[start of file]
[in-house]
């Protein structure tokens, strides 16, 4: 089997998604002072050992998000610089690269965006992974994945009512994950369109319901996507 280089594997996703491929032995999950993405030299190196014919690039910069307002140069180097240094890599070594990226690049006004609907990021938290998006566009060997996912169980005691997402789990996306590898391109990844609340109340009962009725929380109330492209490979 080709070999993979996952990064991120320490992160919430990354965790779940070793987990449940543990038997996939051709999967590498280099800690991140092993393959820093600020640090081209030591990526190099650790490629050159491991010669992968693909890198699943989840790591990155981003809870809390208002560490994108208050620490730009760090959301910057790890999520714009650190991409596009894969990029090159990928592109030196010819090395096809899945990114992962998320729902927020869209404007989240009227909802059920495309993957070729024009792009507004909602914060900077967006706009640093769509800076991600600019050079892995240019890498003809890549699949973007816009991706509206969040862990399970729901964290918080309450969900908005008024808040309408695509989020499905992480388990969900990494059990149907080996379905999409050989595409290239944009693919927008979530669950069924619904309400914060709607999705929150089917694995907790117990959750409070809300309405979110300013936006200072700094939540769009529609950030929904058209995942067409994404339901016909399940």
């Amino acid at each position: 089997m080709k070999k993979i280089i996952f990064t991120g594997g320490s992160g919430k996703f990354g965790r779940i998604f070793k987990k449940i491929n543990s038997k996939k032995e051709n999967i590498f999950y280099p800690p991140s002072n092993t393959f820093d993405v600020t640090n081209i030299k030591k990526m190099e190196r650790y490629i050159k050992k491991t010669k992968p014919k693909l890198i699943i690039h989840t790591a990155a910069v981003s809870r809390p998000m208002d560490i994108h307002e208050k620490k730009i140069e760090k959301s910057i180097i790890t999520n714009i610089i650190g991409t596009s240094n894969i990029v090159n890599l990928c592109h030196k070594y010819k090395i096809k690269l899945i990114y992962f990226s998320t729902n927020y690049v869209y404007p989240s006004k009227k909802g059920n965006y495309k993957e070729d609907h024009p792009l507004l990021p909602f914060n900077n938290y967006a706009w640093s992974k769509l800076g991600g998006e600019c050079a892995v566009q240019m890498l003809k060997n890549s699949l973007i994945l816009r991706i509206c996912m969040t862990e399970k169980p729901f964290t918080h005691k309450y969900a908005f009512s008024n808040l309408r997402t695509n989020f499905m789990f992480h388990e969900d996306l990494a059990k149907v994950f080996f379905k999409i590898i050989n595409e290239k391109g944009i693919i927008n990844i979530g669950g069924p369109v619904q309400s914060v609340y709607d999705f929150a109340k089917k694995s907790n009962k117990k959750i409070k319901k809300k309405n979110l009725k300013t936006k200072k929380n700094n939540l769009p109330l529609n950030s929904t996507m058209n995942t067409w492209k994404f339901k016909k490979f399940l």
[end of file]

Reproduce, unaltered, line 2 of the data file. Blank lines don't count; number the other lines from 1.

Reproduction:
């Protein structure tokens, strides 16, 4: 089997998604002072050992998000610089690269965006992974994945009512994950369109319901996507 280089594997996703491929032995999950993405030299190196014919690039910069307002140069180097240094890599070594990226690049006004609907990021938290998006566009060997996912169980005691997402789990996306590898391109990844609340109340009962009725929380109330492209490979 080709070999993979996952990064991120320490992160919430990354965790779940070793987990449940543990038997996939051709999967590498280099800690991140092993393959820093600020640090081209030591990526190099650790490629050159491991010669992968693909890198699943989840790591990155981003809870809390208002560490994108208050620490730009760090959301910057790890999520714009650190991409596009894969990029090159990928592109030196010819090395096809899945990114992962998320729902927020869209404007989240009227909802059920495309993957070729024009792009507004909602914060900077967006706009640093769509800076991600600019050079892995240019890498003809890549699949973007816009991706509206969040862990399970729901964290918080309450969900908005008024808040309408695509989020499905992480388990969900990494059990149907080996379905999409050989595409290239944009693919927008979530669950069924619904309400914060709607999705929150089917694995907790117990959750409070809300309405979110300013936006200072700094939540769009529609950030929904058209995942067409994404339901016909399940």